HOME |  CULT MOVIES | COMPETITIONS | ADVERTISE |  CONTACT US |  ABOUT US
 
 
Newest Reviews
Apartment 1BR
1776
Parasite
Looking On the Bright Side
Take Me Somewhere Nice
Simon
Birds of Prey: And the Fantabulous Emancipation of One Harley Quinn
Gentlemen Broncos
To the Stars
Lady Godiva Rides Again
Angelfish
Ben-Hur: A Tale of the Christ
Beautiful Day in the Neighborhood, A
This is a Hijack
Loved One, The
Jumanji: The Next Level
Krabi 2562
Call of the Wild, The
Diary of a Country Priest
Sea Fever
Throw Down
Grudge, The
Green Man, The
Specialists, The
Convoy
Romantic Comedy
Going Ape!
Rabid
Infinite Football
Little Women
Camino Skies
Ema
Another Shore
Cry Havoc
Legend of the Stardust Brothers, The
Mystery Team
Westward the Women
Demonwarp
Man Who Killed Don Quixote, The
Chloe
   
 
Newest Articles
Who Watched The Watchmen?
The Golden Age of Colonic Irrigation: Monty Python Series 4 on Blu-ray
Lady of Pleasure: Lola Montes on Blu-ray
Take You to the Gay Bar: Funeral Parade of Roses on Blu-ray
Hit for Ms: Mark Cousins' Women Make Film on Blu-ray
Look Sinister: The 1000 Eyes of Dr. Mabuse on Blu-ray
Star Wars Triple Threat: The Tricky Third Prequel and Sequel
I Can See for Miles: The Man with the X-Ray Eyes on Blu-ray
Too Much Pressure: The Family Way on Blu-ray
The Alan Key: Alan Klein and What a Crazy World on Blu-ray
A Japanese Ghost Story: Kwaidan on Blu-ray
The Zu Gang: Zu Warriors from the Magic Mountain on Blu-ray
Reality TV: The Year of the Sex Olympics on DVD
The Young and the Damned: They Live By Night on Blu-ray
Mind How You Go: The Best of COI on Blu-ray
Der Kommissar's in Town: Babylon Berlin Series 3 on DVD
The End of Civilisation as We Know It: The 50th Anniversary
The Whalebone Box: The Andrew Kotting Interview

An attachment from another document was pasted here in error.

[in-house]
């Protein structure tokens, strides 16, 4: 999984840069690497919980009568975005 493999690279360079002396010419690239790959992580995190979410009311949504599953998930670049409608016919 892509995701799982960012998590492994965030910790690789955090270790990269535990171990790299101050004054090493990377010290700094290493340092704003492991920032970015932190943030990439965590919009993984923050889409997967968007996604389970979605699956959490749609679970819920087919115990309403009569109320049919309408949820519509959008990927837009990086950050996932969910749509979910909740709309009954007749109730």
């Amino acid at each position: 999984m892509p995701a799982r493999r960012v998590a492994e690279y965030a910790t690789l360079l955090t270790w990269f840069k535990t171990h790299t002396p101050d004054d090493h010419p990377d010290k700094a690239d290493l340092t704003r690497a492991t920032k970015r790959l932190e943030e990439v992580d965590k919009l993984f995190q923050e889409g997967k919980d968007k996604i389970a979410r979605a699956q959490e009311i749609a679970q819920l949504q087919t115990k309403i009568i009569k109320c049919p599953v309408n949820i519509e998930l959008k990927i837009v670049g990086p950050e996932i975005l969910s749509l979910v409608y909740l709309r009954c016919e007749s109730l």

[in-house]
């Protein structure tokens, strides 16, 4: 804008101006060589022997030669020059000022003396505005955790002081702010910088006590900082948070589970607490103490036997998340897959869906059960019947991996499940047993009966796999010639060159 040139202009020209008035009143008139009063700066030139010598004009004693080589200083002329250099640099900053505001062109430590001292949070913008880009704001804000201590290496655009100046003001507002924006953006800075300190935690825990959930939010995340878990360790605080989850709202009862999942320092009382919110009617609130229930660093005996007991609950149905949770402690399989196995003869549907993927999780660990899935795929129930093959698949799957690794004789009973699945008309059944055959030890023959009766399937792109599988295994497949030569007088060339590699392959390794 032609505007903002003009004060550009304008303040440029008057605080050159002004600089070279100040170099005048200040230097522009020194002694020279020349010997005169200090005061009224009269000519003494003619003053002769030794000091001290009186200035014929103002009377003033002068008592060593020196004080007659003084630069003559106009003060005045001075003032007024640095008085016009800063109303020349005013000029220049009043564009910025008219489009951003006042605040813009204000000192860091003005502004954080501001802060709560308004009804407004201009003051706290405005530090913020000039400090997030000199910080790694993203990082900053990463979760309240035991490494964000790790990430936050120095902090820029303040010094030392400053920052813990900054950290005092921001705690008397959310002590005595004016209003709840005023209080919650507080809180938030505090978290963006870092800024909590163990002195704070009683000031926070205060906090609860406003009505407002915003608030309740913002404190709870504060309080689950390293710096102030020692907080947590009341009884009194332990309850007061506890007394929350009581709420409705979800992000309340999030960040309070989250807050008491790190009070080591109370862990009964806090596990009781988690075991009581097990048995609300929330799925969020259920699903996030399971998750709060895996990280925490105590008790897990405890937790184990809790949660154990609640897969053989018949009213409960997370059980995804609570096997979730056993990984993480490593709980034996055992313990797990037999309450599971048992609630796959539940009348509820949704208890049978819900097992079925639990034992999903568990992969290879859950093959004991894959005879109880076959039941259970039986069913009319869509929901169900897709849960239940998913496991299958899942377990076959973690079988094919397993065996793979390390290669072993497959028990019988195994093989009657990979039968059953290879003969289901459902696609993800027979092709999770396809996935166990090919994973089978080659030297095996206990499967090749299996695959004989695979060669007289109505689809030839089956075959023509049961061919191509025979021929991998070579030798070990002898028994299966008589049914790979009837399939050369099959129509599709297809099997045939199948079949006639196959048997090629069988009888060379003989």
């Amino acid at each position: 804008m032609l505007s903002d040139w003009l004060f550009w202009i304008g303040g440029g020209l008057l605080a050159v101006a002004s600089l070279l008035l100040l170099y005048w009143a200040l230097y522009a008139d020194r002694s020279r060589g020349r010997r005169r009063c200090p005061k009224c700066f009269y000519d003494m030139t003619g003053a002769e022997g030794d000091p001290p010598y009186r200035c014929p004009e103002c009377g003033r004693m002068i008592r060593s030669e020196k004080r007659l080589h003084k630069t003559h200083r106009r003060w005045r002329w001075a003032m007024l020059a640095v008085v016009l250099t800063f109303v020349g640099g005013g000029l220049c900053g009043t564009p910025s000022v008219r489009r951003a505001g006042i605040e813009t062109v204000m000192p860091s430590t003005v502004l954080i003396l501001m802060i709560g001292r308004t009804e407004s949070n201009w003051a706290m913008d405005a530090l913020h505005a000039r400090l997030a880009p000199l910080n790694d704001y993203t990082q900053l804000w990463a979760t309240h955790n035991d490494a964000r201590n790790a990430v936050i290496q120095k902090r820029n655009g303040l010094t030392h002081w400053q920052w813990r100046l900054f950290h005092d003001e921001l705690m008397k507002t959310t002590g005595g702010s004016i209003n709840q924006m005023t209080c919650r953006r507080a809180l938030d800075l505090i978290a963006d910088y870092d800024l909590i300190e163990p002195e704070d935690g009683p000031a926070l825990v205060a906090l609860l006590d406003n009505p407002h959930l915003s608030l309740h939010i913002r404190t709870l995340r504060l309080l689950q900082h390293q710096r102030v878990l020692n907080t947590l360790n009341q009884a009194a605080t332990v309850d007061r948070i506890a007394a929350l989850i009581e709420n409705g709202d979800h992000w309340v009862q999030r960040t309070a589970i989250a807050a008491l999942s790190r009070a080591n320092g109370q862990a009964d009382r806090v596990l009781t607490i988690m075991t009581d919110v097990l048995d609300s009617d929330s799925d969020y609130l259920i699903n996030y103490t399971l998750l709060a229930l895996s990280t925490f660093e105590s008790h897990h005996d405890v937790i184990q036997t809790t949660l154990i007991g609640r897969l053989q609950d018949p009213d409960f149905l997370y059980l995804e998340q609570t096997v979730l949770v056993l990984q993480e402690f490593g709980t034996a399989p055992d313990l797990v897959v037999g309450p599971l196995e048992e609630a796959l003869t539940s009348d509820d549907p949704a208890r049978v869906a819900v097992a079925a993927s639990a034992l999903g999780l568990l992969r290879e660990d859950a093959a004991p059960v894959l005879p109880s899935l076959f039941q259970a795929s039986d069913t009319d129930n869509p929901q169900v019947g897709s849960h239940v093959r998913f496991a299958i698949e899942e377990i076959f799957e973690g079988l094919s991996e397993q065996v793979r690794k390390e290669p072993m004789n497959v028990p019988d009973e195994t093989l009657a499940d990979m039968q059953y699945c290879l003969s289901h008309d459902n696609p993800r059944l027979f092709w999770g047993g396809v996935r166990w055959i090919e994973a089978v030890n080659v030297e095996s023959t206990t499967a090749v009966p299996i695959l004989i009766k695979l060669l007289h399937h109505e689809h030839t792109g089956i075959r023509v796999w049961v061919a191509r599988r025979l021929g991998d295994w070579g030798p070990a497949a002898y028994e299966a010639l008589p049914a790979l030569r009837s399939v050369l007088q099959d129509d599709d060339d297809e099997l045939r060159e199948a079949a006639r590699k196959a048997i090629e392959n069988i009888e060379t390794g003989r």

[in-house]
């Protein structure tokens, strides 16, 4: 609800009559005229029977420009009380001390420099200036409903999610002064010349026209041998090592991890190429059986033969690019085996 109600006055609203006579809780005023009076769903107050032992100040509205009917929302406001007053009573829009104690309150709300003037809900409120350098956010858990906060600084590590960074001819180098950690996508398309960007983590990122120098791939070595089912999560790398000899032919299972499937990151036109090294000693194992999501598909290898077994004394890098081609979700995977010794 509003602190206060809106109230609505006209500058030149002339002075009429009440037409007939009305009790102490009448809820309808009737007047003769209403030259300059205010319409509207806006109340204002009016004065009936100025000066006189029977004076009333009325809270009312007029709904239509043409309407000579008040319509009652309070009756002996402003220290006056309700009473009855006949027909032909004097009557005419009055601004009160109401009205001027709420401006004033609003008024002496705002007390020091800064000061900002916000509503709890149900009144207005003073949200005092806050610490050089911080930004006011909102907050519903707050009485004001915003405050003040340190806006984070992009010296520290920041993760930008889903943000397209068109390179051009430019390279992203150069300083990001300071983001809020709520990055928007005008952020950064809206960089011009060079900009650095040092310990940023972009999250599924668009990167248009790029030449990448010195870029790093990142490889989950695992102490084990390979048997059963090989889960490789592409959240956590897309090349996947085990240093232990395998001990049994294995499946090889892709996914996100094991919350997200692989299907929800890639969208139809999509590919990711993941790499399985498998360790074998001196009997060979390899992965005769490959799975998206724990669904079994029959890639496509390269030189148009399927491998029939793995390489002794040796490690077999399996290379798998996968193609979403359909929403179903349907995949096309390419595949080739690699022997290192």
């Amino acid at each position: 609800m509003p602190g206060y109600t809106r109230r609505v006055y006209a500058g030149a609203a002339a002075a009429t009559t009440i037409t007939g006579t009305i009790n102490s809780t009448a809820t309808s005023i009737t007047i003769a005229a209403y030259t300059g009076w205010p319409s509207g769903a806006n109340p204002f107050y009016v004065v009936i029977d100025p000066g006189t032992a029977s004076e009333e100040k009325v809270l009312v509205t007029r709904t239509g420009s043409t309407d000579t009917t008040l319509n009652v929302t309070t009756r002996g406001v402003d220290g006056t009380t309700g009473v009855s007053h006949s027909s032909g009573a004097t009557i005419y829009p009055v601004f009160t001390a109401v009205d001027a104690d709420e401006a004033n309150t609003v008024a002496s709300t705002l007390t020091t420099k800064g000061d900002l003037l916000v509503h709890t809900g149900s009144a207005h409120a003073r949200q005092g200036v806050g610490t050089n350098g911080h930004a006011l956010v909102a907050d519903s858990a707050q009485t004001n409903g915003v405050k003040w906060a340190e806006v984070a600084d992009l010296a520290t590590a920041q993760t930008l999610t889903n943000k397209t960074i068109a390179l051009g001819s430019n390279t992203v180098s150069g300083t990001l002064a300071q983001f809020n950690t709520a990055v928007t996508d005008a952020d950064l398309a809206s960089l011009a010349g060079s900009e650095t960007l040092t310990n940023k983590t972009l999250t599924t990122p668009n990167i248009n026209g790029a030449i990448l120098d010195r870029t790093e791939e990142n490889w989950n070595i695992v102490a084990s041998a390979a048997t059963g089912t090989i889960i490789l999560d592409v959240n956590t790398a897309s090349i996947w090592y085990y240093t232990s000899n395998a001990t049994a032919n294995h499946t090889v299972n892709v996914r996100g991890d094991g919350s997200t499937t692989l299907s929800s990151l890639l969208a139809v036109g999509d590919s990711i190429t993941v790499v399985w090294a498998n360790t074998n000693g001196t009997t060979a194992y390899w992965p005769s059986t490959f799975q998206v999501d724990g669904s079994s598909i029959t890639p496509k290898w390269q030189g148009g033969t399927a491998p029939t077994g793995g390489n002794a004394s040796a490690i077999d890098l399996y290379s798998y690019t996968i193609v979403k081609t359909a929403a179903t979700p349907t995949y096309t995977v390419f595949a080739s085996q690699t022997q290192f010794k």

Being Human: The Elephant Man on 4K UHD Blu-ray
It's! Monty Python's Flying Circus Series 3 on Blu-ray
Put the Boot In: Villain on Blu-ray
The Children's Film Foundation Bumper Box Vol. 2: Vic Pratt Interview
All the Lonely People: Sunday Bloody Sunday on Blu-ray
Desperate Characters: Beat the Devil on Blu-ray
Chansons d'Amour: Alfie Darling on Blu-ray
   
 
  Carmen In Flamenco Delicto
Year: 1983
Director: Carlos Saura
Stars: Antonio Gades, Laura del Sol, Paco de Lucía, Marisol, Cristina Hoyos, Juan Antonio Jimenez, José Yepes, Sebastián Moreno, Gómez de Herez, Manolo Sevilla, Antonio Solera, Manuel Rodríguez, Lorenzo Virseda, M. Magdalena, La Bronce, El Fati, Enrique Ortega
Genre: Drama, Romance, MusicBuy from Amazon
Rating:  6 (from 1 vote)
Review: Antonio (Antonio Gades) is a choreographer planning his next big show, which is to stage a flamenco version of Bizet's classic opera Carmen, but he's having trouble finding the right lead for the project: who can sum up all the passions and contradictions of the role and convey them in dance as well? Casting sessions come and go and still his search is fruitless, that is until he attends a flamenco class and notices one pupil arriving late, and when he hears her name is Carmen (Laura del Sol) a lighbulb goes on above his head and he thinks he might have made a discovery. He watches her go through her routines, then after the class is over they are introduced, not knowing this will be a fateful meeting for them both...

For some reason around this time in the mid-nineteen-eighties the story of Carmen, whether based on the original novel or taken from the more celebrated opera, was the subject of three European movies, this one, Jean-Luc Godard's characteristically offbeat version First Name: Carmen, and Francesco Rosi's more conventional telling with most of Bizet's music intact. The music was heard here as well, but director Carlos Saura used it in a different way, certainly it was danced to but mostly heard as recordings on the soundtrack and in one instance actively sent up as the performers host their own spoof bullfight.